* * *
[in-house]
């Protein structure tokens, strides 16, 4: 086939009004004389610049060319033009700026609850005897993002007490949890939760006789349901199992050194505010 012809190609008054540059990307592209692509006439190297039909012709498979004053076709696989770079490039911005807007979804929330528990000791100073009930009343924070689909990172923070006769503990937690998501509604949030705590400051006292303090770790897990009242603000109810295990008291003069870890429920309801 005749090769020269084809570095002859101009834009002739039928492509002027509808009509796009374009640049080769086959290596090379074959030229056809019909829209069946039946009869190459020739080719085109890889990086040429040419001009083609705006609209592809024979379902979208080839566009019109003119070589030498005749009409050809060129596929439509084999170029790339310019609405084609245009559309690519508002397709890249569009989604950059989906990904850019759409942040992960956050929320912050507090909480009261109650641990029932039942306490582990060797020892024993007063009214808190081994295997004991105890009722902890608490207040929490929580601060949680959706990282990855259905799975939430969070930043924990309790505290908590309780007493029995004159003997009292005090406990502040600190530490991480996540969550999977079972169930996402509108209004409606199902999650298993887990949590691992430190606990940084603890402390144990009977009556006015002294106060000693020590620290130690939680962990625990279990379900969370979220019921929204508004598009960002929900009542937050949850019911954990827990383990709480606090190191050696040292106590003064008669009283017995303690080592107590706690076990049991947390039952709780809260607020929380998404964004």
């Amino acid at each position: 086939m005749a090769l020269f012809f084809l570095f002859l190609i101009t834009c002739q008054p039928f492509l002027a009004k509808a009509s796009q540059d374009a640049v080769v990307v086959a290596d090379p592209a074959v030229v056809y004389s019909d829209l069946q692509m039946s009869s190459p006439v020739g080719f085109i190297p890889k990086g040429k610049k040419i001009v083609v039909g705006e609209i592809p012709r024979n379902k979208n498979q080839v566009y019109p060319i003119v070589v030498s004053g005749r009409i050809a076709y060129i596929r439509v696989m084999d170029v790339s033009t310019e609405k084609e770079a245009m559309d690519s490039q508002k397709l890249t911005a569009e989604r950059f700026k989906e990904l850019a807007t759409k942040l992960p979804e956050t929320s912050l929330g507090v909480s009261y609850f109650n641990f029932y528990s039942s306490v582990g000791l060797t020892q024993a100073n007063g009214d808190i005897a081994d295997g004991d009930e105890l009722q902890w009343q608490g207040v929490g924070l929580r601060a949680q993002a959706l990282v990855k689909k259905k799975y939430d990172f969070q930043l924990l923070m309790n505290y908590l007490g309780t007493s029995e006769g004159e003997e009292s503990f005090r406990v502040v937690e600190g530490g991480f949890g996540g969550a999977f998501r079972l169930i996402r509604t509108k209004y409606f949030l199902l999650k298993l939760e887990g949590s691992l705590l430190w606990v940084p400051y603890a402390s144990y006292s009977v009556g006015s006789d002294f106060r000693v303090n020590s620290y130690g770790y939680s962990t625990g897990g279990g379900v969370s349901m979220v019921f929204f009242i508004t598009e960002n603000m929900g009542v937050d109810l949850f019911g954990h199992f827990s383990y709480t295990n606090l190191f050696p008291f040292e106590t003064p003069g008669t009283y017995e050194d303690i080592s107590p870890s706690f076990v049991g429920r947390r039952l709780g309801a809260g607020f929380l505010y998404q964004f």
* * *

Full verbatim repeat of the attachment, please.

[in-house]
């Protein structure tokens, strides 16, 4: 086939009004004389610049060319033009700026609850005897993002007490949890939760006789349901199992050194505010 012809190609008054540059990307592209692509006439190297039909012709498979004053076709696989770079490039911005807007979804929330528990000791100073009930009343924070689909990172923070006769503990937690998501509604949030705590400051006292303090770790897990009242603000109810295990008291003069870890429920309801 005749090769020269084809570095002859101009834009002739039928492509002027509808009509796009374009640049080769086959290596090379074959030229056809019909829209069946039946009869190459020739080719085109890889990086040429040419001009083609705006609209592809024979379902979208080839566009019109003119070589030498005749009409050809060129596929439509084999170029790339310019609405084609245009559309690519508002397709890249569009989604950059989906990904850019759409942040992960956050929320912050507090909480009261109650641990029932039942306490582990060797020892024993007063009214808190081994295997004991105890009722902890608490207040929490929580601060949680959706990282990855259905799975939430969070930043924990309790505290908590309780007493029995004159003997009292005090406990502040600190530490991480996540969550999977079972169930996402509108209004409606199902999650298993887990949590691992430190606990940084603890402390144990009977009556006015002294106060000693020590620290130690939680962990625990279990379900969370979220019921929204508004598009960002929900009542937050949850019911954990827990383990709480606090190191050696040292106590003064008669009283017995303690080592107590706690076990049991947390039952709780809260607020929380998404964004």
């Amino acid at each position: 086939m005749a090769l020269f012809f084809l570095f002859l190609i101009t834009c002739q008054p039928f492509l002027a009004k509808a009509s796009q540059d374009a640049v080769v990307v086959a290596d090379p592209a074959v030229v056809y004389s019909d829209l069946q692509m039946s009869s190459p006439v020739g080719f085109i190297p890889k990086g040429k610049k040419i001009v083609v039909g705006e609209i592809p012709r024979n379902k979208n498979q080839v566009y019109p060319i003119v070589v030498s004053g005749r009409i050809a076709y060129i596929r439509v696989m084999d170029v790339s033009t310019e609405k084609e770079a245009m559309d690519s490039q508002k397709l890249t911005a569009e989604r950059f700026k989906e990904l850019a807007t759409k942040l992960p979804e956050t929320s912050l929330g507090v909480s009261y609850f109650n641990f029932y528990s039942s306490v582990g000791l060797t020892q024993a100073n007063g009214d808190i005897a081994d295997g004991d009930e105890l009722q902890w009343q608490g207040v929490g924070l929580r601060a949680q993002a959706l990282v990855k689909k259905k799975y939430d990172f969070q930043l924990l923070m309790n505290y908590l007490g309780t007493s029995e006769g004159e003997e009292s503990f005090r406990v502040v937690e600190g530490g991480f949890g996540g969550a999977f998501r079972l169930i996402r509604t509108k209004y409606f949030l199902l999650k298993l939760e887990g949590s691992l705590l430190w606990v940084p400051y603890a402390s144990y006292s009977v009556g006015s006789d002294f106060r000693v303090n020590s620290y130690g770790y939680s962990t625990g897990g279990g379900v969370s349901m979220v019921f929204f009242i508004t598009e960002n603000m929900g009542v937050d109810l949850f019911g954990h199992f827990s383990y709480t295990n606090l190191f050696p008291f040292e106590t003064p003069g008669t009283y017995e050194d303690i080592s107590p870890s706690f076990v049991g429920r947390r039952l709780g309801a809260g607020f929380l505010y998404q964004f």